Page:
It comes as no surprise that whisky’s origins are hotly disputed across the British Isles. Both Ireland and Scotland fly the flag claiming the honour of first capturing and distilling her beauties, but both seem to have lost all evidence of proof of their claim stake. Some master researchers say its origins date back as far as 800AD and link it to an Arab Chemist who was distilling the liquor, while translated medical texts suggest secrets of the distillation process came from doctors in Britain.  As they served both Ireland and Scotland, the mystery remains unsolved.

In Great Britain, the cold, wet conditions made her a very poor greenhouse for grape growers that provided the perfect environment for whisky’s production. Distillers resorting to grain mash mastered the technique around the mid 1200s. King James IV, thought to be a father of widespread whisky production, sent a royal order for a large amount of malt, to make ‘aquavitae’. This term, of Latin origin meaning alcohol or again, the ‘water of life’ was commonly associated with whisky at the time.

In the mid 1500s, the intervention of an English king, the infamous Henry VIII who destroyed the monasteries, left many monks at a loss until they realised they could turn to their ancient art of distilling to make a living. Unwittingly, his dissolving of the monasteries did not dissolve the beverage’s future, instead providing the perfect conditions for the malt to ferment.

Back in Northern Ireland, the Old Bushmills Distillery was licenced in 1608 and still remains the undisputed record holder of the oldest licenced distillery in the world.  By 1725, the English Malt tax fell so heavily on distilleries that the majority of the Scottish distilleries began to operate illicitly at night, when the hazy darkness hid the smoke from sight, lending the drink the nickname ‘moonshine’.

Smuggling became the order of the day for the next century and a half with excisemen known as gaugers fighting the highland farmers for whom it was the secret to their profitable livelihoods.  In fact, despite their love of the poet Robbie Burns, the Scots were not so warmed to him initially. He trained as an exciseman before turning to writing some of the country’s most embraced poetry, including an ode to the spirit of Scotch.

Around this time the Duke of Gordon’s conscience was kicking him. On his lands a huge amount of the liquor was being produced. He drummed up the courage to make a proposition to the House of Lords that the government should make it profitable to produce whisky legally. It was a risky move but paid off handsomely. In 1823 the Excise Act was passed, which licenced the distilling of whisky in return for a fee of £10, and a set surcharge per gallon of proof spirit. The smugglers’ days might have been over, but their havens lived on. Many of today’s distilleries are still sited on the same once secret locations.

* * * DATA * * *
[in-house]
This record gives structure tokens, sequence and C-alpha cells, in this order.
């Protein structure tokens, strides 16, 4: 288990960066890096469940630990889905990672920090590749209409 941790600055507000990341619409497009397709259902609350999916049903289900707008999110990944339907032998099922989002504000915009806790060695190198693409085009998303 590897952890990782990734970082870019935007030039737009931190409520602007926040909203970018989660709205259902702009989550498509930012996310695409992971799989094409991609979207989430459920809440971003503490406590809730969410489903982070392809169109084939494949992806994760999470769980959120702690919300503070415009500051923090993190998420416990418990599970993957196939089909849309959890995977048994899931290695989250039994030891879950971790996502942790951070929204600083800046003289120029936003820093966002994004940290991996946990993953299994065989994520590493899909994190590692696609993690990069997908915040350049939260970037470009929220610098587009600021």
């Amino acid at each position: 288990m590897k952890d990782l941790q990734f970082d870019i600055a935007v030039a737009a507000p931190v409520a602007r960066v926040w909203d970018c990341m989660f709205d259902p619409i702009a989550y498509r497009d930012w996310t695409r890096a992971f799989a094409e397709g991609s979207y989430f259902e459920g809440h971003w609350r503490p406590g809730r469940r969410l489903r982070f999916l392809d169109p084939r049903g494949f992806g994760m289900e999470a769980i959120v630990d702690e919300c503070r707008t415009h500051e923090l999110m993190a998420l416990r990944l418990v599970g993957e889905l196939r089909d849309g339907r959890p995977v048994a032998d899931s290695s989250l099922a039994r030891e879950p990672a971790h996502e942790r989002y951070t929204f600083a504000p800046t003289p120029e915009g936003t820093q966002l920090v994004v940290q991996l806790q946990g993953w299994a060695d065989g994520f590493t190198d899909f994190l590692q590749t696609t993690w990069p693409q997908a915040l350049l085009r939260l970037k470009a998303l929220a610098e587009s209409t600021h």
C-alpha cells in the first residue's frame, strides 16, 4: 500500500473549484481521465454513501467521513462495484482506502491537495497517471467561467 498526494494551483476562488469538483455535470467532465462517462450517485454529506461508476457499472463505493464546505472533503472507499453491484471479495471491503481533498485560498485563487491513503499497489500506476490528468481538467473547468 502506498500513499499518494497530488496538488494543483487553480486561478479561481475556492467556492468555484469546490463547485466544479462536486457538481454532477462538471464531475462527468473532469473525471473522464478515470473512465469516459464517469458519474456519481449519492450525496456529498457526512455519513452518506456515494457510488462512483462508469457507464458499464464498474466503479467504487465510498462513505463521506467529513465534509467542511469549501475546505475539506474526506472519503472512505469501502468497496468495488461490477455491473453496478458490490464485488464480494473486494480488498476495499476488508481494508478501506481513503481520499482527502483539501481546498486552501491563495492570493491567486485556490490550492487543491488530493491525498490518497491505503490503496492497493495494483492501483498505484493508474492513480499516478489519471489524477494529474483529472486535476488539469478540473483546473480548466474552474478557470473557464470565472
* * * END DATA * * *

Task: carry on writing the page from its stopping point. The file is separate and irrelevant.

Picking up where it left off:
But the palate of the nation was adjusting. The lure for a lighter whisky on the tongue led to the creation of grain whisky, which, combined with potent and fiery malts, broadened the market of drinkers considerably. The bounds of the British Isles were proving too binding for the distillers. Famous names such as Johnnie Walker, James Chivas, James Buchanan and Tommy Dewar were not prepared to see the rest of the world go thirsting. They took their liquid gold to far away lands, expeditions paved in the routes of the British Empire and suppers as far away as Hong Kong to Cape Town began to crave the malted tones of their finest makings.

In recent decades, with competition rife in the marketplace, and class of spirit and bottle design going neck and neck, whisky packaging has come into its own. Collectors and designers agree that a good whisky in an uninspiring bottle is likely to be overlooked; gift buyers look for that work of art that shows the distiller has put personality not only into the drink but into every aspect of the finished product.

For many years a bottle was just a bottle with a label on to define its author. That was, until innovators such as Glenfidditch shattered their mould in 1961, in favour of a standout triangle shape instead. It was an outstanding success in terms of sales revenue, so other marketplace contestants were quick to follow. The highly acclaimed Glenfarcas Pagoda Sapphire Reserve, featuring 36 sapphires in its hand blown 30% lead crystal decanters with its intricate guardian lion engravings would surely not be worth the excess of £23,000 that values these bottles today were it not for the finest packaging.

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